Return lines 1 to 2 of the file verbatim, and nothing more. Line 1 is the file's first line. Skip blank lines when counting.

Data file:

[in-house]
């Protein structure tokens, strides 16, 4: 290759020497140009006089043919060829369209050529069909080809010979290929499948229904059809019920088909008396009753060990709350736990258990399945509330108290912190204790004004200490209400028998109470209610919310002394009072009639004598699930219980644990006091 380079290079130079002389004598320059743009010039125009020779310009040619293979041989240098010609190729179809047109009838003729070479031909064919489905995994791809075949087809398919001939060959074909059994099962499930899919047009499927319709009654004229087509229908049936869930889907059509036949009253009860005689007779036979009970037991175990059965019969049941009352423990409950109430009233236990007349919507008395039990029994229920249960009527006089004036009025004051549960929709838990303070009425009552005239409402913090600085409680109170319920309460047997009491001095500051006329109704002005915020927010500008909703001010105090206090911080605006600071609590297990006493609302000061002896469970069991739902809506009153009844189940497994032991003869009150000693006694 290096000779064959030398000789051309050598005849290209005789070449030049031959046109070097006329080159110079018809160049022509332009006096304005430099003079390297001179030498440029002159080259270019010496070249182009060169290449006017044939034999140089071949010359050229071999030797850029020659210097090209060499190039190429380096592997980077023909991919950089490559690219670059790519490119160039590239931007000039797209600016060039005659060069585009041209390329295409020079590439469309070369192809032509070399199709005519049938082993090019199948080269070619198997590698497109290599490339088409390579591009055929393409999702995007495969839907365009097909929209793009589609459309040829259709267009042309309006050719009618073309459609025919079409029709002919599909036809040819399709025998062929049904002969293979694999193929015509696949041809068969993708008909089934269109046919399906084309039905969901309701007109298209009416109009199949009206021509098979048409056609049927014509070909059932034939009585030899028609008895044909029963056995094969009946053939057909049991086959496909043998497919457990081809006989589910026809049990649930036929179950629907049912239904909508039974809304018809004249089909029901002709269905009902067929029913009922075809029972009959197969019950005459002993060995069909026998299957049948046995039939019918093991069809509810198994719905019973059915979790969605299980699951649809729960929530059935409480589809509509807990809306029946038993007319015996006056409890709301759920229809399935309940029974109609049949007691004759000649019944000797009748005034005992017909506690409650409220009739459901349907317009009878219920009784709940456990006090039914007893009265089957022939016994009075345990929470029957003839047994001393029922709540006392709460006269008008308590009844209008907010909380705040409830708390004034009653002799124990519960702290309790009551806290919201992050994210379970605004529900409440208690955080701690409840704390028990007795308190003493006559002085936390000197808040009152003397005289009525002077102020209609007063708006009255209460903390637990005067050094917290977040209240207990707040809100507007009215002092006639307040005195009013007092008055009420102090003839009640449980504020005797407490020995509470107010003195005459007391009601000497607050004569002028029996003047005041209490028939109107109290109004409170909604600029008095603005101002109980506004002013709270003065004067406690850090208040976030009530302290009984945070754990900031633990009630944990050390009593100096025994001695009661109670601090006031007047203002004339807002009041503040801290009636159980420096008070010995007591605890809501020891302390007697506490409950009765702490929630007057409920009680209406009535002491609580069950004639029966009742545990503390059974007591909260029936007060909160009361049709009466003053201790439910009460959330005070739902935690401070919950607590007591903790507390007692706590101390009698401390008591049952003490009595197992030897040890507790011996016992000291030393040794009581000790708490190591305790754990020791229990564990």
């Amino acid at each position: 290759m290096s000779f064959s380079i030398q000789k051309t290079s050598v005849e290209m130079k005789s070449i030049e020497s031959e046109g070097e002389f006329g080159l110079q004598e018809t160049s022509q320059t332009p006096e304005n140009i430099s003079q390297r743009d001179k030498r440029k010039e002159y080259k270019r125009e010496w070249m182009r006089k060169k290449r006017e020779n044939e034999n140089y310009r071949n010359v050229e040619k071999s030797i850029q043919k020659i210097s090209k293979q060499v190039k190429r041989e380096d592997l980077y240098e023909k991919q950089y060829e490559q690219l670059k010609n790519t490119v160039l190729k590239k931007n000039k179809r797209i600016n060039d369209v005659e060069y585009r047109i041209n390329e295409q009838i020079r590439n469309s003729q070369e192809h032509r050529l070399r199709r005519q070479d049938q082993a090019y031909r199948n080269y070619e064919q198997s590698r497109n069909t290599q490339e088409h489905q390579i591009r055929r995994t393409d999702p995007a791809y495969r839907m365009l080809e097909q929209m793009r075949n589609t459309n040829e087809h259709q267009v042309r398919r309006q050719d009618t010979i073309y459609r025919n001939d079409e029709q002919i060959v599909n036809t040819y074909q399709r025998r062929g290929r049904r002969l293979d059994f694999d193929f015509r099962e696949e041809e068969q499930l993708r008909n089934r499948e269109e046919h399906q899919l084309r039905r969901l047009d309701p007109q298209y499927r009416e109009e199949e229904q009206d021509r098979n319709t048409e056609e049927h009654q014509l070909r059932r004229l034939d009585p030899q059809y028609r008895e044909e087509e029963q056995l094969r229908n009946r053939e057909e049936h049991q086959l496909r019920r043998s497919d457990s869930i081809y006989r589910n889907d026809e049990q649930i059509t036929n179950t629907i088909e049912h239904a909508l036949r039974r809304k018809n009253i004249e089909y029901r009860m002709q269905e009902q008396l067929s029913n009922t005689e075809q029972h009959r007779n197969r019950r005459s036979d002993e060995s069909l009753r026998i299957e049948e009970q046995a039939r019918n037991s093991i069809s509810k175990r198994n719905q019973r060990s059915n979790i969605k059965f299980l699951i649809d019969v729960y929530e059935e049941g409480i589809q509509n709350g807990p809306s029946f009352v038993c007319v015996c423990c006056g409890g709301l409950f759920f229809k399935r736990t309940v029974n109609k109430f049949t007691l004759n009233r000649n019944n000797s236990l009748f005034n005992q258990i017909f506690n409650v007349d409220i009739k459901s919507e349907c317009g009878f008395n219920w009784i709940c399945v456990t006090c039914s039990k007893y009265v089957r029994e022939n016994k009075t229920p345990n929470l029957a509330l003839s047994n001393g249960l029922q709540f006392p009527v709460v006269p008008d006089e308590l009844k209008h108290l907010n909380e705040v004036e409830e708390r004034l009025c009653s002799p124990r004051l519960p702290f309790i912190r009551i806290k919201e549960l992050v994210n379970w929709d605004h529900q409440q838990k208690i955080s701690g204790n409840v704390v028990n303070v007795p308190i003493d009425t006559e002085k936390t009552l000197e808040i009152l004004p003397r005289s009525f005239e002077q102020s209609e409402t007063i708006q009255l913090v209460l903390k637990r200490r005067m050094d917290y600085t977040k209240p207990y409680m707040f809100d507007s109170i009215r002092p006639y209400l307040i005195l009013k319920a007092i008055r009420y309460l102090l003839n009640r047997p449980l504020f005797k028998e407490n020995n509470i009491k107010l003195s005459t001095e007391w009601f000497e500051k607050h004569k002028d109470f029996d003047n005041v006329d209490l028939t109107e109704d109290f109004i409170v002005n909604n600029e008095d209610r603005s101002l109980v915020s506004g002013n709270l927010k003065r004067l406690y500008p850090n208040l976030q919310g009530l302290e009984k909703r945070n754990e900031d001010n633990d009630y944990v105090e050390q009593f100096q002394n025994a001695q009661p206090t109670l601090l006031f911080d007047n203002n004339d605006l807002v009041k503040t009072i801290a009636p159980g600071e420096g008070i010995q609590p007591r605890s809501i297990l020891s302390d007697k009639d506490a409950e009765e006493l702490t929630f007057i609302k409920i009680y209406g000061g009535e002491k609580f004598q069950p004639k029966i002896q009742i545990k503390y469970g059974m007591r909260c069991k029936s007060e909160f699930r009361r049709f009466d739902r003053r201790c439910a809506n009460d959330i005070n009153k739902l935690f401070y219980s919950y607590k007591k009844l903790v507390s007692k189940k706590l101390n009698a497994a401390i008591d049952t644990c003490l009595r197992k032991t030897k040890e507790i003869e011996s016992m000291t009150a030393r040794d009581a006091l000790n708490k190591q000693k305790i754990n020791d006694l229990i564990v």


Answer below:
[in-house]
């Protein structure tokens, strides 16, 4: 290759020497140009006089043919060829369209050529069909080809010979290929499948229904059809019920088909008396009753060990709350736990258990399945509330108290912190204790004004200490209400028998109470209610919310002394009072009639004598699930219980644990006091 380079290079130079002389004598320059743009010039125009020779310009040619293979041989240098010609190729179809047109009838003729070479031909064919489905995994791809075949087809398919001939060959074909059994099962499930899919047009499927319709009654004229087509229908049936869930889907059509036949009253009860005689007779036979009970037991175990059965019969049941009352423990409950109430009233236990007349919507008395039990029994229920249960009527006089004036009025004051549960929709838990303070009425009552005239409402913090600085409680109170319920309460047997009491001095500051006329109704002005915020927010500008909703001010105090206090911080605006600071609590297990006493609302000061002896469970069991739902809506009153009844189940497994032991003869009150000693006694 290096000779064959030398000789051309050598005849290209005789070449030049031959046109070097006329080159110079018809160049022509332009006096304005430099003079390297001179030498440029002159080259270019010496070249182009060169290449006017044939034999140089071949010359050229071999030797850029020659210097090209060499190039190429380096592997980077023909991919950089490559690219670059790519490119160039590239931007000039797209600016060039005659060069585009041209390329295409020079590439469309070369192809032509070399199709005519049938082993090019199948080269070619198997590698497109290599490339088409390579591009055929393409999702995007495969839907365009097909929209793009589609459309040829259709267009042309309006050719009618073309459609025919079409029709002919599909036809040819399709025998062929049904002969293979694999193929015509696949041809068969993708008909089934269109046919399906084309039905969901309701007109298209009416109009199949009206021509098979048409056609049927014509070909059932034939009585030899028609008895044909029963056995094969009946053939057909049991086959496909043998497919457990081809006989589910026809049990649930036929179950629907049912239904909508039974809304018809004249089909029901002709269905009902067929029913009922075809029972009959197969019950005459002993060995069909026998299957049948046995039939019918093991069809509810198994719905019973059915979790969605299980699951649809729960929530059935409480589809509509807990809306029946038993007319015996006056409890709301759920229809399935309940029974109609049949007691004759000649019944000797009748005034005992017909506690409650409220009739459901349907317009009878219920009784709940456990006090039914007893009265089957022939016994009075345990929470029957003839047994001393029922709540006392709460006269008008308590009844209008907010909380705040409830708390004034009653002799124990519960702290309790009551806290919201992050994210379970605004529900409440208690955080701690409840704390028990007795308190003493006559002085936390000197808040009152003397005289009525002077102020209609007063708006009255209460903390637990005067050094917290977040209240207990707040809100507007009215002092006639307040005195009013007092008055009420102090003839009640449980504020005797407490020995509470107010003195005459007391009601000497607050004569002028029996003047005041209490028939109107109290109004409170909604600029008095603005101002109980506004002013709270003065004067406690850090208040976030009530302290009984945070754990900031633990009630944990050390009593100096025994001695009661109670601090006031007047203002004339807002009041503040801290009636159980420096008070010995007591605890809501020891302390007697506490409950009765702490929630007057409920009680209406009535002491609580069950004639029966009742545990503390059974007591909260029936007060909160009361049709009466003053201790439910009460959330005070739902935690401070919950607590007591903790507390007692706590101390009698401390008591049952003490009595197992030897040890507790011996016992000291030393040794009581000790708490190591305790754990020791229990564990």